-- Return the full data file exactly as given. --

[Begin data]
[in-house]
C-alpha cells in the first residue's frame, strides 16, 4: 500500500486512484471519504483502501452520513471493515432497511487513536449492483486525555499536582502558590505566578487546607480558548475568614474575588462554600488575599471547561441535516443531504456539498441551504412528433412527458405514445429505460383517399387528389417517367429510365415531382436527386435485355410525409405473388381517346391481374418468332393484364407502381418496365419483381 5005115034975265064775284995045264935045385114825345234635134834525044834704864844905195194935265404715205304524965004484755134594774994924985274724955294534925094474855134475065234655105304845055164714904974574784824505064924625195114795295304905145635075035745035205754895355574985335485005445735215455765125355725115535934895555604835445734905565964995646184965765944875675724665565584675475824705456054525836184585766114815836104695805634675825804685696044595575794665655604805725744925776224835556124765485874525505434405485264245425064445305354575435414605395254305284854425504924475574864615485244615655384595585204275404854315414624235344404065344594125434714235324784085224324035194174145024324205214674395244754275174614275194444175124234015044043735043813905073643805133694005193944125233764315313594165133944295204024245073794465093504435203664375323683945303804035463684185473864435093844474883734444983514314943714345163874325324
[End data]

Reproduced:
[in-house]
C-alpha cells in the first residue's frame, strides 16, 4: 500500500486512484471519504483502501452520513471493515432497511487513536449492483486525555499536582502558590505566578487546607480558548475568614474575588462554600488575599471547561441535516443531504456539498441551504412528433412527458405514445429505460383517399387528389417517367429510365415531382436527386435485355410525409405473388381517346391481374418468332393484364407502381418496365419483381 5005115034975265064775284995045264935045385114825345234635134834525044834704864844905195194935265404715205304524965004484755134594774994924985274724955294534925094474855134475065234655105304845055164714904974574784824505064924625195114795295304905145635075035745035205754895355574985335485005445735215455765125355725115535934895555604835445734905565964995646184965765944875675724665565584675475824705456054525836184585766114815836104695805634675825804685696044595575794665655604805725744925776224835556124765485874525505434405485264245425064445305354575435414605395254305284854425504924475574864615485244615655384595585204275404854315414624235344404065344594125434714235324784085224324035194174145024324205214674395244754275174614275194444175124234015044043735043813905073643805133694005193944125233764315313594165133944295204024245073794465093504435203664375323683945303804035463684185473864435093844474883734444983514314943714345163874325324